Through my work at the Asian American Christian Collaborative, two of the most common sets of questions I receive are “What do you think of what happened? How are you processing it?” and “What should we do? How should we respond?” What this tells me is that people don’t have a framework for what is going on, and because they don’t have a framework for what is going on, they don’t have a framework for how to navigate the things they are seeing.
What people need is an understanding of how race, racialization and racism operate, and how the church in the United States is called to be an alternative community that doesn’t mirror the patterns of a racialized world. The only way to do that is through a race-conscious discipleship. This is, in part, why AACC exists. We exist to help people enter into a holistic discipleship instead of a truncated one (where they believe race doesn’t have an impact), and we are working to produce resources to facilitate it.
Our hope is the work we do will encourage, equip and empower Asian American Christians and friends of our communities to really engage in a whole life discipleship that leads to the formation of kingdom citizens that model kingdom ethics — including on issues surrounding race. In a time when Asians are being killed, we need our fellow bearers of God’s image to stand with us.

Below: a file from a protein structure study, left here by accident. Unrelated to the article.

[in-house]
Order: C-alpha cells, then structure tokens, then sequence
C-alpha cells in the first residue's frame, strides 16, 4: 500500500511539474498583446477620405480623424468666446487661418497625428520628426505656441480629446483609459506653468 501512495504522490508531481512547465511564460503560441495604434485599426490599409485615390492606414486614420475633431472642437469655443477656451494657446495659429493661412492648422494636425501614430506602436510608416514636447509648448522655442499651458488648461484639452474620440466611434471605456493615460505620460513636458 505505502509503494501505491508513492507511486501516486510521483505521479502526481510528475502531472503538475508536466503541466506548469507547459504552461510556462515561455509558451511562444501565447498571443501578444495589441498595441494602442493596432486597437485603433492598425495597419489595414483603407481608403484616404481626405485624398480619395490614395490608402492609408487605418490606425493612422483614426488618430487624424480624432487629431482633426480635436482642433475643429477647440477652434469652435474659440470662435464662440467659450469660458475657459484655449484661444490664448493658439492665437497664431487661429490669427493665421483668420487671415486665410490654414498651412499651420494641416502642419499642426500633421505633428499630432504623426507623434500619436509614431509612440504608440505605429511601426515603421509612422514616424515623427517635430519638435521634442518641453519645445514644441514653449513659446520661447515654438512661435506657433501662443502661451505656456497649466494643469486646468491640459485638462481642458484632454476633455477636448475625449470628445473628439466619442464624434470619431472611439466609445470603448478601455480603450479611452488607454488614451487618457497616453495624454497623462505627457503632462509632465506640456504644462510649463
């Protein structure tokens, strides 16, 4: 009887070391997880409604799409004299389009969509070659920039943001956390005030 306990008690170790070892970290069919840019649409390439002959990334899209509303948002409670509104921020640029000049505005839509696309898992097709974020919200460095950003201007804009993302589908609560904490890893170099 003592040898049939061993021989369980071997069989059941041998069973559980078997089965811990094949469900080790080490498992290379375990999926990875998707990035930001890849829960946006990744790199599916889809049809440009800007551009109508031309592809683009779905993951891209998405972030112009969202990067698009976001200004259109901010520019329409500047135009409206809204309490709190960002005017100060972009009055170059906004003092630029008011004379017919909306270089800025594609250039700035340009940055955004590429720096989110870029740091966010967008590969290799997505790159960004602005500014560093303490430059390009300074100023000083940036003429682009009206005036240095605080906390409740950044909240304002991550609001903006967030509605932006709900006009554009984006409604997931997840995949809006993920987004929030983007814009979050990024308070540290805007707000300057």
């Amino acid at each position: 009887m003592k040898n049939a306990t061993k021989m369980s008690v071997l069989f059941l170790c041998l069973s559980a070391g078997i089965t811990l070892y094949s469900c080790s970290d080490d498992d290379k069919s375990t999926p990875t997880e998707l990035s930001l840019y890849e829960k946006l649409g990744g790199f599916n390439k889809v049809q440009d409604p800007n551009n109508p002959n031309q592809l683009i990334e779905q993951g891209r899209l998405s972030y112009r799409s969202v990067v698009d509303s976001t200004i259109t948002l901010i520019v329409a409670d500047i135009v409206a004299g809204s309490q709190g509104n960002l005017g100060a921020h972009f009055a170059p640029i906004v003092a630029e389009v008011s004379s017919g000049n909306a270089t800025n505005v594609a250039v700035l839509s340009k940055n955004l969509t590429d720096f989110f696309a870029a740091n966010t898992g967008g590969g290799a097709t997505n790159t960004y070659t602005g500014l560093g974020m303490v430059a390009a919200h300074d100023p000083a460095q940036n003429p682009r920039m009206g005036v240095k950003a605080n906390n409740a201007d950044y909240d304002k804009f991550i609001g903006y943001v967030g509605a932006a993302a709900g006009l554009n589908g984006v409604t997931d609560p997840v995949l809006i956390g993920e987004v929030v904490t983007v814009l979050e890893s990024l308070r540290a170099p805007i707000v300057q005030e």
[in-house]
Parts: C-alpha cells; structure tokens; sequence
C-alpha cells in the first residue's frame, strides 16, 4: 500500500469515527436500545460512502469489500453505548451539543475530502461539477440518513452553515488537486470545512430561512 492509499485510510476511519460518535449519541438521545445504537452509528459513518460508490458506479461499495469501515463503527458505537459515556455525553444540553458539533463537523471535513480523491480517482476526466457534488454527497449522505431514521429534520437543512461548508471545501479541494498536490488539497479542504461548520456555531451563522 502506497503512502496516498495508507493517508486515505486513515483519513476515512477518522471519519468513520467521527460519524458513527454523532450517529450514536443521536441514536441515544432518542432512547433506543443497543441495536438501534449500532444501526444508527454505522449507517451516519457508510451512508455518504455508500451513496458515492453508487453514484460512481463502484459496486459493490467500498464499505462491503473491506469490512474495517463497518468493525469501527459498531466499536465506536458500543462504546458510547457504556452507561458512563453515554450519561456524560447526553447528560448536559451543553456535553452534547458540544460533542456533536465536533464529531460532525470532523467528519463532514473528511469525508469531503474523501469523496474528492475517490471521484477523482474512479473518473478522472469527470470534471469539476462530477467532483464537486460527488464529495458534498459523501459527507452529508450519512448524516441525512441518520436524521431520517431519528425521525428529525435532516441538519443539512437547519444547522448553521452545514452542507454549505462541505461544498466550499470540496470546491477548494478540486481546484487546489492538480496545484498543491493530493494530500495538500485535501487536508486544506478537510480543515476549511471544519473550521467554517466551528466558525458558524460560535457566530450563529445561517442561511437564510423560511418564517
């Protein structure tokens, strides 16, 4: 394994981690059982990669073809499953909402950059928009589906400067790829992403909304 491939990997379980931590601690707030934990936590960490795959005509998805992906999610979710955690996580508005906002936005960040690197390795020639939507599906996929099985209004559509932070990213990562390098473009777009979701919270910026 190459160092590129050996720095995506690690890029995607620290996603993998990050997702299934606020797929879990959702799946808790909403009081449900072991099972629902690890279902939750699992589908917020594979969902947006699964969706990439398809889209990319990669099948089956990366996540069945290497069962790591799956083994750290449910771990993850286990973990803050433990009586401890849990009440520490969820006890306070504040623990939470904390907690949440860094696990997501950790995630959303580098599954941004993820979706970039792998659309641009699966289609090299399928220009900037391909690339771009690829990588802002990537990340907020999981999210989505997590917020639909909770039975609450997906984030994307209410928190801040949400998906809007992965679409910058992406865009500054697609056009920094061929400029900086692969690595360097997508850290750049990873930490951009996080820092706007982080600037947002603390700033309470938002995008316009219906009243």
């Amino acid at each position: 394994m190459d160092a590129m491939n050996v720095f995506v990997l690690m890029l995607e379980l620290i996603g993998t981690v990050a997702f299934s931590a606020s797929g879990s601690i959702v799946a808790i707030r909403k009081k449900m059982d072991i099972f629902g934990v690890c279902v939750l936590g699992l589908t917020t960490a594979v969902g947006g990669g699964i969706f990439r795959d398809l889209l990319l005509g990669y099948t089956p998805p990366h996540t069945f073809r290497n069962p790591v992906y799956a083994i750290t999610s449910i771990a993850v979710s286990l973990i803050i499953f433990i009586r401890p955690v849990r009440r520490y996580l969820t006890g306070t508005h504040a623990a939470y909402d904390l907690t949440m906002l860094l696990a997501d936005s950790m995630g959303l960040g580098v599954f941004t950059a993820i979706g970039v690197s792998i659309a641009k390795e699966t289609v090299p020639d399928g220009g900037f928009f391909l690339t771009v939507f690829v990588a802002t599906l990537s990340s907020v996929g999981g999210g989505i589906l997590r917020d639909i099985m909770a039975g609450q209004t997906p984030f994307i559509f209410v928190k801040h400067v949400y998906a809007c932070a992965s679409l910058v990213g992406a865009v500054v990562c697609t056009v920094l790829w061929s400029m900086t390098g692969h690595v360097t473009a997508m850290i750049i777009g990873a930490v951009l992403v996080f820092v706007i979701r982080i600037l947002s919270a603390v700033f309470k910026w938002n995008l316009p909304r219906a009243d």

We need pastors to pray and preach, but also to teach and disciple people about the ways racialization and racism — rather than the gospel — have driven the agenda of the church (you know this based on how carefully you have to tread when it comes to addressing racism). The more a congregation, community or constituency is beholden to the racial frameworks of the world, the more difficult it is to call out racism in both its individual and systemic forms. You know this by who you are most afraid to offend or lose in calling people to repentance and righteousness.
Just like we address sin by targeting it in specific ways, we can’t lean on the mantra of “just preach the gospel” as though that hasn’t produced Christians who are also deeply racist. What we are learning about the Atlanta massacre suspect is that he was raised in a white evangelical, Southern Baptist Church and had described himself as “loving guns and God.” When you see these things together, you can often conclude white Christian nationalism is close by.